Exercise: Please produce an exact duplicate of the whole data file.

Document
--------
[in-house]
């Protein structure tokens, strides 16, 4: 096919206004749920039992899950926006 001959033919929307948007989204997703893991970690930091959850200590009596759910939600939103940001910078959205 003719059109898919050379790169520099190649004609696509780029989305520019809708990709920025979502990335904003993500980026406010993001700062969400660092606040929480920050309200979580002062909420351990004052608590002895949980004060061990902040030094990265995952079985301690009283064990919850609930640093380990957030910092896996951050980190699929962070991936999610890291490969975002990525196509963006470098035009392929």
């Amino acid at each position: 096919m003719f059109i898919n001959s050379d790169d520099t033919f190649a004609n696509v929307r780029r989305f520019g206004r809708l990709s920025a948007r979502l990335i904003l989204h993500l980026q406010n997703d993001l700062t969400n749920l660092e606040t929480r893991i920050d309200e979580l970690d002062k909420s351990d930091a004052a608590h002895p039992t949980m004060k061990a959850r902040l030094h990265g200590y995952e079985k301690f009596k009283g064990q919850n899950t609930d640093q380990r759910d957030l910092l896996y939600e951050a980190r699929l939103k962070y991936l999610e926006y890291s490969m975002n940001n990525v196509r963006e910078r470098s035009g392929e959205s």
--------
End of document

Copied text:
[in-house]
């Protein structure tokens, strides 16, 4: 096919206004749920039992899950926006 001959033919929307948007989204997703893991970690930091959850200590009596759910939600939103940001910078959205 003719059109898919050379790169520099190649004609696509780029989305520019809708990709920025979502990335904003993500980026406010993001700062969400660092606040929480920050309200979580002062909420351990004052608590002895949980004060061990902040030094990265995952079985301690009283064990919850609930640093380990957030910092896996951050980190699929962070991936999610890291490969975002990525196509963006470098035009392929």
């Amino acid at each position: 096919m003719f059109i898919n001959s050379d790169d520099t033919f190649a004609n696509v929307r780029r989305f520019g206004r809708l990709s920025a948007r979502l990335i904003l989204h993500l980026q406010n997703d993001l700062t969400n749920l660092e606040t929480r893991i920050d309200e979580l970690d002062k909420s351990d930091a004052a608590h002895p039992t949980m004060k061990a959850r902040l030094h990265g200590y995952e079985k301690f009596k009283g064990q919850n899950t609930d640093q380990r759910d957030l910092l896996y939600e951050a980190r699929l939103k962070y991936l999610e926006y890291s490969m975002n940001n990525v196509r963006e910078r470098s035009g392929e959205s």